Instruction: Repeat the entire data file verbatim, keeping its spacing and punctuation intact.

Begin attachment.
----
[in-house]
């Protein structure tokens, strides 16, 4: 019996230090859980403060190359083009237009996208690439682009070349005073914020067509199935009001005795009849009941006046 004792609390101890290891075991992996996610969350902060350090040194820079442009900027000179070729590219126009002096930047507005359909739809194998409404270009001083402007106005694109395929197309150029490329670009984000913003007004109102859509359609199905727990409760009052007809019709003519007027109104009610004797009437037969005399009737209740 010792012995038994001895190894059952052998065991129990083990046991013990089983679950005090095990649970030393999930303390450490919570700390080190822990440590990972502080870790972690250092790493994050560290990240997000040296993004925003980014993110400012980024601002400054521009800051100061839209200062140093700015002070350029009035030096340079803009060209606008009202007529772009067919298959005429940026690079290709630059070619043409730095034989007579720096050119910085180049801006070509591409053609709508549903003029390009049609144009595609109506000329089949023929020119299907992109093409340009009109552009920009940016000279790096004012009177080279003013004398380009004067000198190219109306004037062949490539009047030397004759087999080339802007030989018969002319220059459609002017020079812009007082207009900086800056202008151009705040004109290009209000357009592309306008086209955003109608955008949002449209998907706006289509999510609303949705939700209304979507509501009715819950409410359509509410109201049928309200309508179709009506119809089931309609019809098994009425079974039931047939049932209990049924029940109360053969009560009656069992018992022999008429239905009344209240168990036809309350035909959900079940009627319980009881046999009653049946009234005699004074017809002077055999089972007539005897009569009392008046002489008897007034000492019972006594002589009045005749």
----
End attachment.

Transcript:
[in-house]
């Protein structure tokens, strides 16, 4: 019996230090859980403060190359083009237009996208690439682009070349005073914020067509199935009001005795009849009941006046 004792609390101890290891075991992996996610969350902060350090040194820079442009900027000179070729590219126009002096930047507005359909739809194998409404270009001083402007106005694109395929197309150029490329670009984000913003007004109102859509359609199905727990409760009052007809019709003519007027109104009610004797009437037969005399009737209740 010792012995038994001895190894059952052998065991129990083990046991013990089983679950005090095990649970030393999930303390450490919570700390080190822990440590990972502080870790972690250092790493994050560290990240997000040296993004925003980014993110400012980024601002400054521009800051100061839209200062140093700015002070350029009035030096340079803009060209606008009202007529772009067919298959005429940026690079290709630059070619043409730095034989007579720096050119910085180049801006070509591409053609709508549903003029390009049609144009595609109506000329089949023929020119299907992109093409340009009109552009920009940016000279790096004012009177080279003013004398380009004067000198190219109306004037062949490539009047030397004759087999080339802007030989018969002319220059459609002017020079812009007082207009900086800056202008151009705040004109290009209000357009592309306008086209955003109608955008949002449209998907706006289509999510609303949705939700209304979507509501009715819950409410359509509410109201049928309200309508179709009506119809089931309609019809098994009425079974039931047939049932209990049924029940109360053969009560009656069992018992022999008429239905009344209240168990036809309350035909959900079940009627319980009881046999009653049946009234005699004074017809002077055999089972007539005897009569009392008046002489008897007034000492019972006594002589009045005749």